Webster Dictionary

  1. Meteornoun

    any phenomenon or appearance in the atmosphere, as clouds, rain, hail, snow, etc

  2. Meteornoun

    specif.: A transient luminous body or appearance seen in the atmosphere, or in a more elevated region

  3. Etymology: [F. mtore, Gr. , pl. things in the air, fr. high in air, raised off the ground; beyond + , , a suspension or hovering in the air, fr. to lift, raise up.]

Chambers 20th Century Dictionary

  1. Meteor

    mē′te-or, n. one of numberless small bodies travelling through space, continually being encountered by the earth on its orbital path, and then revealed to our observation as aerolites, fire-balls, or shooting-stars: formerly used of any appearance in the atmosphere, as clouds, rain: (fig.) anything that for a time dazzles or strikes with wonder.—adj. Meteor′ic, pertaining to, or consisting of, meteors: proceeding from a meteor: flashing like a meteor: influenced by the weather.—ns. Mē′teorograph, an instrument by which several meteorological elements are recorded in combination; Meteor′olite, Mē′teorite, a meteoric stone.—adjs. Meteorolog′ic, -al.—ns. Meteorol′ogist; one skilled in meteorology; Meteorol′ogy, that department of physics which treats of the phenomena of the atmosphere as regards weather and climate.—adj. Mē′tēorous (Milt.), having the nature of a meteor.—Meteoric iron, iron as found in meteoric stones; Meteoric showers, showers of meteors or shooting-stars; Meteoric Stones, aerolites. [Gr. meteōronmeta, beyond, eōra, anything suspended—aeirein, to lift.]


  1. Meteor

    Meteor is an open-source platform for building top-quality web apps in a fraction of the time, whether you’re an expert developer or just getting started.

Dictionary of Nautical Terms

  1. meteor


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How to pronounce meteor?

How to say meteor in sign language?


  1. Chaldean Numerology

    The numerical value of meteor in Chaldean Numerology is: 9

  2. Pythagorean Numerology

    The numerical value of meteor in Pythagorean Numerology is: 4

Examples of meteor in a Sentence

  1. Jack London, Personal Credo:

    I would rather be ashes than dust. I would rather that my spark should burn out in a brilliant blaze than it should be stifled by a dryrot. I would rather be a superb meteor, every atom of me in a magnificient glow, than a sleepy and permanent planet. The proper function of man is to live, not to exist. I shall not waste my days trying to prolong them. I shall use my time.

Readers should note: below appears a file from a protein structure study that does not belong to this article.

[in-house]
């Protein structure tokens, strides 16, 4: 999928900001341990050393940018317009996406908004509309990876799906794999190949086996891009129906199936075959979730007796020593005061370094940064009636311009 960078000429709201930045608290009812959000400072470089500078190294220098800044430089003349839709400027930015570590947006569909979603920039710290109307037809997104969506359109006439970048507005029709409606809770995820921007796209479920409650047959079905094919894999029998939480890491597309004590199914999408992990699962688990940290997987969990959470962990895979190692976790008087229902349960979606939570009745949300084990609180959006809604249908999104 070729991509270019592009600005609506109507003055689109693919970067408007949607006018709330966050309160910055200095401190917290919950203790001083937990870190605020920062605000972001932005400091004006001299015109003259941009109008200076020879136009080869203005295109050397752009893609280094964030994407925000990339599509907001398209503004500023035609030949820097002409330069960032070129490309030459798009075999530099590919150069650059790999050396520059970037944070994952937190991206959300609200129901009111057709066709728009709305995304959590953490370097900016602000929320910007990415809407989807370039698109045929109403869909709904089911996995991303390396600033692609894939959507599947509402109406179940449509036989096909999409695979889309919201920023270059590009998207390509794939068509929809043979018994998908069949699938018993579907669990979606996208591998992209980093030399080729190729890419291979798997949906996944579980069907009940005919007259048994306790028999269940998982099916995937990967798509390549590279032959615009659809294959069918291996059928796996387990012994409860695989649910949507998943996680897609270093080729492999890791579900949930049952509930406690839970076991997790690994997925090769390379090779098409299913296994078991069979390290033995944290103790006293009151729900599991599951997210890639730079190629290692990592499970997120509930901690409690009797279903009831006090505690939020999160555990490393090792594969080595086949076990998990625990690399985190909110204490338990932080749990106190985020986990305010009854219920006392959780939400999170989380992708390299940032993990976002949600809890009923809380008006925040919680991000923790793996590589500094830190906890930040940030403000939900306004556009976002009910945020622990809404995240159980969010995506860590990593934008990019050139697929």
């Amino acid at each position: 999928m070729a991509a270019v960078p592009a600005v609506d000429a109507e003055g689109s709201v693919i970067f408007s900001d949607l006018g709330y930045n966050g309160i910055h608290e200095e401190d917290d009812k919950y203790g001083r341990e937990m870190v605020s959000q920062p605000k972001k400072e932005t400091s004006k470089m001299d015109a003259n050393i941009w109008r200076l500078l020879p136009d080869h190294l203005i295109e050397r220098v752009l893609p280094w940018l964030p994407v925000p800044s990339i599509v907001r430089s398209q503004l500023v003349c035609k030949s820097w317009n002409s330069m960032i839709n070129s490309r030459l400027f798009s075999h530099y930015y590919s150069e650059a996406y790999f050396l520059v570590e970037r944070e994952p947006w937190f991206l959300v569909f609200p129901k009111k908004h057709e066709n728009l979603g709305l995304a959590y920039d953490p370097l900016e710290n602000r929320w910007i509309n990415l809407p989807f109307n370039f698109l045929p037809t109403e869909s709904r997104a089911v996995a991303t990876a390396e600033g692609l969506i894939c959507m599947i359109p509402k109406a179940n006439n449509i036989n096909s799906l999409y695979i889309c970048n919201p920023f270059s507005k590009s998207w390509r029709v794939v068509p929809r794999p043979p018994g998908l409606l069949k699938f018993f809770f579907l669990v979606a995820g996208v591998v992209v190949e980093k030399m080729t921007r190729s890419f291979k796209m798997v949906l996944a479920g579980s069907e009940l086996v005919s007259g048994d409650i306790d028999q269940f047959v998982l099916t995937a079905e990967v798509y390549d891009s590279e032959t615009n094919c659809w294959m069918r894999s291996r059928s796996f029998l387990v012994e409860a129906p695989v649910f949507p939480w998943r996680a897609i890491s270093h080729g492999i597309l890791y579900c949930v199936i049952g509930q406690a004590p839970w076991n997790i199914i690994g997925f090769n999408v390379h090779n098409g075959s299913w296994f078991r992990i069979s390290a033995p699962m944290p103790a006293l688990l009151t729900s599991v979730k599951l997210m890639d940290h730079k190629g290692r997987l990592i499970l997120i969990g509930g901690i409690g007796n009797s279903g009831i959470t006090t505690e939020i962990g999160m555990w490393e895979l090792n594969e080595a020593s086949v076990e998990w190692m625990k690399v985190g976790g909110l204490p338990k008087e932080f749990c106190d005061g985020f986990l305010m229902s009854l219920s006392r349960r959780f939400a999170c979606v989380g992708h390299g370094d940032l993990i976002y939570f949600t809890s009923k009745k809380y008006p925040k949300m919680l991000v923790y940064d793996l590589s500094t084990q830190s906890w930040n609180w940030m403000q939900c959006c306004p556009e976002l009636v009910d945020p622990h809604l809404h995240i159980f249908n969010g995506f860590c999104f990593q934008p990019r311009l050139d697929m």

2. Steinar Midtskogen:

    We do not yet know for sure the size of meteor. It could be a rock weighing a few hundred kilograms, but we only expect a small part of this body to have reached the ground, our preliminary analysis suggests that it entered Earth's atmosphere at a speed of about 15 km/s( 9.3 miles per second) and it fragmented in a series of bright flashes between 35 and 25 km( 22 and 15.5 miles) above ground.

  3. Henry Wadsworth Longfellow:

    Men of genius are often dull and inert in society, as a blazing meteor when it descends to earth, is only a stone.

  4. Jack London:

    I would rather be ashes than dust I would rather that my spark should burn out in a brilliant blaze than it should be stifled by dry-rot. I would rather be a superb meteor, every atom of me in magnificent glow, than a sleepy and permanent planet. The proper function of man is to live, not to exist. I shall not waste my days in trying to prolong them. I shall use my time.

  5. Christopher Onken:

    I could hardly believe my eyes when I came upon a little object that appeared to be moving across images taken by SkyMapper, these last images before the asteroid entered Earth's atmosphere were SkyMapper's biggest contribution. They helped to pinpoint both the search area for the meteorite fragments on Earth and the meteor's origin in space.

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Translations for meteor

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"meteor." Definitions.net. STANDS4 LLC, 2023. Web. 1 Oct. 2023. <https://www.definitions.net/definition/meteor>.

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    showing intellectual penetration or emotional depth
    • A. profound
    • B. disjointed
    • C. transparent
    • D. cosmopolitan